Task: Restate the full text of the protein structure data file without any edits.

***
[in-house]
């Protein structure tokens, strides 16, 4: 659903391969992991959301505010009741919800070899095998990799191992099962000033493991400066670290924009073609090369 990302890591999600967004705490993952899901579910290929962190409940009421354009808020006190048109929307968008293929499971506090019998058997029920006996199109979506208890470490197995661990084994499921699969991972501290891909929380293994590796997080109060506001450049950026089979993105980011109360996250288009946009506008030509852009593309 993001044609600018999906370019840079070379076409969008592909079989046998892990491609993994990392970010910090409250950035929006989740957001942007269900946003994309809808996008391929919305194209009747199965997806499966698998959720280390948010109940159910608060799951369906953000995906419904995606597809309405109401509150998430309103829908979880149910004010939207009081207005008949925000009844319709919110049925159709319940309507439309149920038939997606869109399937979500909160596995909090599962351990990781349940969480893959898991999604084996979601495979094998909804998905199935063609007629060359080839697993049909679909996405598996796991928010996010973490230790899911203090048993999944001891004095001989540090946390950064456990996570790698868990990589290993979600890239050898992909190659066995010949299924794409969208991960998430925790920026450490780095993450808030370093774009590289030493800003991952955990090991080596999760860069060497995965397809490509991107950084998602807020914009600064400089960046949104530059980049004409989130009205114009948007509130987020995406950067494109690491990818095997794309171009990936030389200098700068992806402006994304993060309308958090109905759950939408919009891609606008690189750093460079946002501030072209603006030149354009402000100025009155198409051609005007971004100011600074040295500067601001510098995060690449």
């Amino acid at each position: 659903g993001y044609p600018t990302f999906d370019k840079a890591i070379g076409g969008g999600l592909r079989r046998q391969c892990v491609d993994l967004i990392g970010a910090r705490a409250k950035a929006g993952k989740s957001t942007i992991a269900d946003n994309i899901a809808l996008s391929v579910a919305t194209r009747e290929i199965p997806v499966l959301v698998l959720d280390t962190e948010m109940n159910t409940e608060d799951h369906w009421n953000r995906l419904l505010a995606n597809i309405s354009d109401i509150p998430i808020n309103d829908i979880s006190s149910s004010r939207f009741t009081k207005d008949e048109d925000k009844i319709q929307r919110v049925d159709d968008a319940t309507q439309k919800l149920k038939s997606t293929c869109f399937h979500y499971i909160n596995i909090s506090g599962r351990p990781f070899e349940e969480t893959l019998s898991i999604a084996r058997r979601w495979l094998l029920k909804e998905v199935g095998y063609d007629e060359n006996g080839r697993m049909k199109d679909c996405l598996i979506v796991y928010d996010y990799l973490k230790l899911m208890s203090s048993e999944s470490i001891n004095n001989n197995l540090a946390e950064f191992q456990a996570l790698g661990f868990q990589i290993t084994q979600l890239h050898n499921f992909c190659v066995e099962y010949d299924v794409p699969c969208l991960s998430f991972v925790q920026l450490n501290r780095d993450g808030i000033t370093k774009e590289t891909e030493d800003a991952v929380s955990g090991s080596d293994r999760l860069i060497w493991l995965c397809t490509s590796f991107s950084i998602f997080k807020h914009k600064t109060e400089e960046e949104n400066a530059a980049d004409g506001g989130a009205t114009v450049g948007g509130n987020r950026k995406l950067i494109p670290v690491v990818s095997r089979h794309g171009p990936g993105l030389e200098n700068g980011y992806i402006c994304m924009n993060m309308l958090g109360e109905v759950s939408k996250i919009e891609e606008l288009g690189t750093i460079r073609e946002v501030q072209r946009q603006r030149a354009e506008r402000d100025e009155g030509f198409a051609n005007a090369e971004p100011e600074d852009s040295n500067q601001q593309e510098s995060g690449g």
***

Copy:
[in-house]
């Protein structure tokens, strides 16, 4: 659903391969992991959301505010009741919800070899095998990799191992099962000033493991400066670290924009073609090369 990302890591999600967004705490993952899901579910290929962190409940009421354009808020006190048109929307968008293929499971506090019998058997029920006996199109979506208890470490197995661990084994499921699969991972501290891909929380293994590796997080109060506001450049950026089979993105980011109360996250288009946009506008030509852009593309 993001044609600018999906370019840079070379076409969008592909079989046998892990491609993994990392970010910090409250950035929006989740957001942007269900946003994309809808996008391929919305194209009747199965997806499966698998959720280390948010109940159910608060799951369906953000995906419904995606597809309405109401509150998430309103829908979880149910004010939207009081207005008949925000009844319709919110049925159709319940309507439309149920038939997606869109399937979500909160596995909090599962351990990781349940969480893959898991999604084996979601495979094998909804998905199935063609007629060359080839697993049909679909996405598996796991928010996010973490230790899911203090048993999944001891004095001989540090946390950064456990996570790698868990990589290993979600890239050898992909190659066995010949299924794409969208991960998430925790920026450490780095993450808030370093774009590289030493800003991952955990090991080596999760860069060497995965397809490509991107950084998602807020914009600064400089960046949104530059980049004409989130009205114009948007509130987020995406950067494109690491990818095997794309171009990936030389200098700068992806402006994304993060309308958090109905759950939408919009891609606008690189750093460079946002501030072209603006030149354009402000100025009155198409051609005007971004100011600074040295500067601001510098995060690449």
């Amino acid at each position: 659903g993001y044609p600018t990302f999906d370019k840079a890591i070379g076409g969008g999600l592909r079989r046998q391969c892990v491609d993994l967004i990392g970010a910090r705490a409250k950035a929006g993952k989740s957001t942007i992991a269900d946003n994309i899901a809808l996008s391929v579910a919305t194209r009747e290929i199965p997806v499966l959301v698998l959720d280390t962190e948010m109940n159910t409940e608060d799951h369906w009421n953000r995906l419904l505010a995606n597809i309405s354009d109401i509150p998430i808020n309103d829908i979880s006190s149910s004010r939207f009741t009081k207005d008949e048109d925000k009844i319709q929307r919110v049925d159709d968008a319940t309507q439309k919800l149920k038939s997606t293929c869109f399937h979500y499971i909160n596995i909090s506090g599962r351990p990781f070899e349940e969480t893959l019998s898991i999604a084996r058997r979601w495979l094998l029920k909804e998905v199935g095998y063609d007629e060359n006996g080839r697993m049909k199109d679909c996405l598996i979506v796991y928010d996010y990799l973490k230790l899911m208890s203090s048993e999944s470490i001891n004095n001989n197995l540090a946390e950064f191992q456990a996570l790698g661990f868990q990589i290993t084994q979600l890239h050898n499921f992909c190659v066995e099962y010949d299924v794409p699969c969208l991960s998430f991972v925790q920026l450490n501290r780095d993450g808030i000033t370093k774009e590289t891909e030493d800003a991952v929380s955990g090991s080596d293994r999760l860069i060497w493991l995965c397809t490509s590796f991107s950084i998602f997080k807020h914009k600064t109060e400089e960046e949104n400066a530059a980049d004409g506001g989130a009205t114009v450049g948007g509130n987020r950026k995406l950067i494109p670290v690491v990818s095997r089979h794309g171009p990936g993105l030389e200098n700068g980011y992806i402006c994304m924009n993060m309308l958090g109360e109905v759950s939408k996250i919009e891609e606008l288009g690189t750093i460079r073609e946002v501030q072209r946009q603006r030149a354009e506008r402000d100025e009155g030509f198409a051609n005007a090369e971004p100011e600074d852009s040295n500067q601001q593309e510098s995060g690449g």